American exceptionalism assumes a Manichean world in which good is pitted against evil, with our side assumed to embody good. Packaged with highfalutin sentiments of the sort to which recent US presidents (except one) routinely—and perhaps even sincerely—pay tribute, American exceptionalism justifies American global primacy.
But we Americans have a problem. Of late, the United States has not appeared especially exceptional. If anything, the reverse is true.
Who in their right mind would identify with a nation that has in the not-so-distant past engaged in a costly and arguably illegal war in one country (Iraq), while waging a 20-year-long war in another (Afghanistan) that ended in humiliating defeat? In what sense does a nation that loses over 900,000 of its citizens to a pandemic, whose dysfunctional central government annually spends trillions more than it takes in, and that cannot even control its own borders qualify as exceptional? Can a nation in which the richest 1 percent control 16 times more wealth than the bottom 50 percent be deemed exceptional? Or one in which a major political party characterizes violent insurrection as “legitimate political discourse”? As for a nation that elects Donald Trump president and may do so again: The term “exceptional” hardly seems appropriate.
“Reckless,” “incompetent,” “alienated,” “extravagantly wasteful,” and “deeply confused” more accurately describe our predicament.
How to get out of the political, cultural, and economic mess in which we find ourselves—yes, how to make America great again—is the overarching question of the day.
Those eager for a showdown with Russia over Ukraine offer one answer to that question: Putting a brutal bully in his place will go far toward restoring American exceptionalism’s lost luster. It’s “wag the dog” in modified form: militarized assertiveness in faraway places promising a shortcut to redemption.
Don’t believe it. The people gunning for a showdown with Putin come from the ranks of those who two decades ago were gunning for a showdown with Saddam Hussein, while promising a happy outcome.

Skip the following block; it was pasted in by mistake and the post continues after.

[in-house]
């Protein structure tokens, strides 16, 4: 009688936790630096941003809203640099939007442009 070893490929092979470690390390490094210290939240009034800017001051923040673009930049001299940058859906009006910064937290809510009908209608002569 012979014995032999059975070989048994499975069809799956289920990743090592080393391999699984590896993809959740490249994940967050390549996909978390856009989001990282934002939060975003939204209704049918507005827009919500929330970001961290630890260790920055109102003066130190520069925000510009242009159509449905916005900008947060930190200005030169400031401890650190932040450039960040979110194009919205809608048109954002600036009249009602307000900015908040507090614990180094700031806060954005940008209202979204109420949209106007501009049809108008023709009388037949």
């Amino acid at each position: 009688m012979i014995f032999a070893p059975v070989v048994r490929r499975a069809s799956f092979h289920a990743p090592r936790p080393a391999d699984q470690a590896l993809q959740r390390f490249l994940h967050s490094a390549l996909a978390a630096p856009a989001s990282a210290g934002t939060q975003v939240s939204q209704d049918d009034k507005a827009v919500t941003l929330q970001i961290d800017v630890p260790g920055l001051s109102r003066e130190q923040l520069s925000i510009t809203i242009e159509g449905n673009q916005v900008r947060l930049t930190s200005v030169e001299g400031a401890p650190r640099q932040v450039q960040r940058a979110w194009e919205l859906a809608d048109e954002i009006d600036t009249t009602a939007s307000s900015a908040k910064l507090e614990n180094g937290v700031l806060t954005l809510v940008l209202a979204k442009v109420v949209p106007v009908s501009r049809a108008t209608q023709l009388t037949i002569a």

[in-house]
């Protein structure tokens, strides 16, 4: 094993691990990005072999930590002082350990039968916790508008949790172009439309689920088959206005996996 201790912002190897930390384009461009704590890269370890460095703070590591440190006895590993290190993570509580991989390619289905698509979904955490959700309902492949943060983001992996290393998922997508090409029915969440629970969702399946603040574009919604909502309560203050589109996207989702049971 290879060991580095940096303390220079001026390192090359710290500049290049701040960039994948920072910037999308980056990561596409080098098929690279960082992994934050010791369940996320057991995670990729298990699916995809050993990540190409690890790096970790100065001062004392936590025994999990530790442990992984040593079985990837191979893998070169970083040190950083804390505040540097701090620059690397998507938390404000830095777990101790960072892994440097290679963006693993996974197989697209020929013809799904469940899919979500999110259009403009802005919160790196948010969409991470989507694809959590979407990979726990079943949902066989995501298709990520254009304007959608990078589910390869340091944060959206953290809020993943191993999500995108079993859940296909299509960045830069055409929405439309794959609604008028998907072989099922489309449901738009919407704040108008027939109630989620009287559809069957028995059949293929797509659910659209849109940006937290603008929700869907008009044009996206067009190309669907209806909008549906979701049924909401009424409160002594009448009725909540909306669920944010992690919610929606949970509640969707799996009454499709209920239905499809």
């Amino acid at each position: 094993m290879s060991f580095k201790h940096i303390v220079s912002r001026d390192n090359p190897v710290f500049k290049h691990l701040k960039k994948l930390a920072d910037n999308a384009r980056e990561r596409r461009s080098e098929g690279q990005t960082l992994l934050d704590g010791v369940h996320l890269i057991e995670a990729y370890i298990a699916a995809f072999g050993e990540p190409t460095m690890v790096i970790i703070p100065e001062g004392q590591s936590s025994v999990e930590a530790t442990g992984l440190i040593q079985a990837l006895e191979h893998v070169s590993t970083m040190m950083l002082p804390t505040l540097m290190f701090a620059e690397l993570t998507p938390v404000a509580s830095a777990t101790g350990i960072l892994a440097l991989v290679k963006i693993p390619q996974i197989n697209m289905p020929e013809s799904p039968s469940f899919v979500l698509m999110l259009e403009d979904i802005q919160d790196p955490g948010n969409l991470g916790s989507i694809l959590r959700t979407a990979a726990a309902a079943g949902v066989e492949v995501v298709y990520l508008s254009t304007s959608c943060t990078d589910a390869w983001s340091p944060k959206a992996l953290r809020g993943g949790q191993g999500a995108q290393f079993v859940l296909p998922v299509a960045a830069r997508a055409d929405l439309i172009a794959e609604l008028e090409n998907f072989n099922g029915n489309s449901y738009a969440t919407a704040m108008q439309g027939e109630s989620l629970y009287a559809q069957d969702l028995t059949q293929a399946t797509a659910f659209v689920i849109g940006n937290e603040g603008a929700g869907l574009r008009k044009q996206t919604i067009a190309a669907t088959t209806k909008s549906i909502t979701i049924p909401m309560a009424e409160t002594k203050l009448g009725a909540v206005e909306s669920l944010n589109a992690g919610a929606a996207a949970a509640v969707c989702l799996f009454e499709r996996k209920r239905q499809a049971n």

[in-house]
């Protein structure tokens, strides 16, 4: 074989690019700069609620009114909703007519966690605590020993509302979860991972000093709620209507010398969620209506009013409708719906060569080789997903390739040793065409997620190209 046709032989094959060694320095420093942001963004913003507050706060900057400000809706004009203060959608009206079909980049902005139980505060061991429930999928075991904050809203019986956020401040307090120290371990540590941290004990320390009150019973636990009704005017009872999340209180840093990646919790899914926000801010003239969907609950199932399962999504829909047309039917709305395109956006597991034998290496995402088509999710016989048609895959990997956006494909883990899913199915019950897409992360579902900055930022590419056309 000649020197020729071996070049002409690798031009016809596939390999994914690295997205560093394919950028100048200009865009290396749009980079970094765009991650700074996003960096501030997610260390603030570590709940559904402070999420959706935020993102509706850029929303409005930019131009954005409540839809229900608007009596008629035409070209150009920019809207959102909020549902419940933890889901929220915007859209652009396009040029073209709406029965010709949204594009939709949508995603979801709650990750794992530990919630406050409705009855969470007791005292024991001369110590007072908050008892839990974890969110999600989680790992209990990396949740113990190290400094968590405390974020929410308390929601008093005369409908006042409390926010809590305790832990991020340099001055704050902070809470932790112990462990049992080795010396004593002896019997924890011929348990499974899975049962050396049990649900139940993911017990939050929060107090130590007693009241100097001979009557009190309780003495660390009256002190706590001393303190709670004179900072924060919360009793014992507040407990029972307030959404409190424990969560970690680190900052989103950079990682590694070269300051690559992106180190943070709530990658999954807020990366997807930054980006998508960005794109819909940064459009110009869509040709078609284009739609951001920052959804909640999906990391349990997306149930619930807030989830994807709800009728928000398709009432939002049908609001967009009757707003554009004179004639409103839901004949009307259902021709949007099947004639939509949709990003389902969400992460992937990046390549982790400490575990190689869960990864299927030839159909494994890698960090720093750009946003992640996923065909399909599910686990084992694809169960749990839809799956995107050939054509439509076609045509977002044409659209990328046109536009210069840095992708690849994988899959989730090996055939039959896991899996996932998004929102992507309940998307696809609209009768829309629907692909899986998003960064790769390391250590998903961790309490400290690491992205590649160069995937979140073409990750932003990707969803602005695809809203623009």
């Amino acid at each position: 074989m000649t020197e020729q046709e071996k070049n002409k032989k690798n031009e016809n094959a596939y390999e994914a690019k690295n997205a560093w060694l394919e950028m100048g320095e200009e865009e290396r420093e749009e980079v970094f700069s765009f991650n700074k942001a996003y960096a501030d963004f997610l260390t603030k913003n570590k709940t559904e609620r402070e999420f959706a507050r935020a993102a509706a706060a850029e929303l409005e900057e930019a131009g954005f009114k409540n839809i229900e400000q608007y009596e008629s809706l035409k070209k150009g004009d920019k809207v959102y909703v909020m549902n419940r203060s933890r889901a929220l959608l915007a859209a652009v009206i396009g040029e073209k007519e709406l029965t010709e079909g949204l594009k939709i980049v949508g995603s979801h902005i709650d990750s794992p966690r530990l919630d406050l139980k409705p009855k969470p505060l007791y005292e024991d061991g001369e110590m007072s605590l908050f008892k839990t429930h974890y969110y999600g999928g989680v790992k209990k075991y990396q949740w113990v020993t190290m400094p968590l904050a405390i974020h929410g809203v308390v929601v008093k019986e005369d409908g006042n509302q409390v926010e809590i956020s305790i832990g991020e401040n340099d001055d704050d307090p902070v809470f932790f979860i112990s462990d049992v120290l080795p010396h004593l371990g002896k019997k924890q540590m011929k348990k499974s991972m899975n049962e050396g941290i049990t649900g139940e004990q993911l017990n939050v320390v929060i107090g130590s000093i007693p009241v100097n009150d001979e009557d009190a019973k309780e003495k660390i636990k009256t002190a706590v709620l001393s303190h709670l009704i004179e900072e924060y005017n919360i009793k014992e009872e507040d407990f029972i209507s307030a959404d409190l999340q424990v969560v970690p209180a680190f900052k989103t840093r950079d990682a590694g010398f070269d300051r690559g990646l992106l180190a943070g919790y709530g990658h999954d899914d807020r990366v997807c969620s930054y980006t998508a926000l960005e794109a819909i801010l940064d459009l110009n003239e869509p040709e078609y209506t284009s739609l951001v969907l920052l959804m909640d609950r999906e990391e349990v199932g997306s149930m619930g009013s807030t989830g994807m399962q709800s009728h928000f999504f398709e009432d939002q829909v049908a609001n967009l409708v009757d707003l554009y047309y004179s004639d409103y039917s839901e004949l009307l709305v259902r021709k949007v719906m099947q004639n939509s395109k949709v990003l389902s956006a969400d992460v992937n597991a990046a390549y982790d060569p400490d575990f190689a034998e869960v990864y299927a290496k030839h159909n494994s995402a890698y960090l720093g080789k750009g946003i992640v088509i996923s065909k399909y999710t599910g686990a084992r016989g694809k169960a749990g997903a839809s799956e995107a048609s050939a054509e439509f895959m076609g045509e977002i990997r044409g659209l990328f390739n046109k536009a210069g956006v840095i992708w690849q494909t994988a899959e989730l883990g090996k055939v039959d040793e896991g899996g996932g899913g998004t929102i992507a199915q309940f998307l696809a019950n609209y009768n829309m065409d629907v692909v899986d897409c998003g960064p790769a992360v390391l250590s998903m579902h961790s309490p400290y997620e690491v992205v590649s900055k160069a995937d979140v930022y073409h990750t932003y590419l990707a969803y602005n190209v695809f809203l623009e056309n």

There is an alternative approach far more likely to yield positive results. That alternative approach posits a reformulation of American exceptionalism based not on muscle flexing in faraway places but on modeling liberty, democracy, and humane values here at home. The clear imperative of the moment is to get our own house in order. Stumbling into yet another needless war won’t help.
As for Ukraine, the crisis there poses minimal risk to the West, which possesses ample strength to defend itself against Russian aggression. Rather than flinging macho-man insults about who will stand up to Vladimir Putin, wisdom suggests that the United States should acknowledge the possibility that Russia possesses legitimate security interests of its own, those interests extending to the question of whether Ukraine has a friendly or unfriendly orientation. As for fascists, the ones deserving concerted American attention tend to be homegrown.
Elevating Russia to the status of Enemy Number 1 is actually a diversion from matters of far greater immediate importance. It’s time for Americans to wake up to the fact that we face far more pressing concerns.
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Andrew J. Bacevich is president of the Quincy Institute for Responsible Statecraft. His new book, Paths of Dissent: Soldiers Speak Out Against America’s Long War, co-edited with Danny Sjursen, is forthcoming.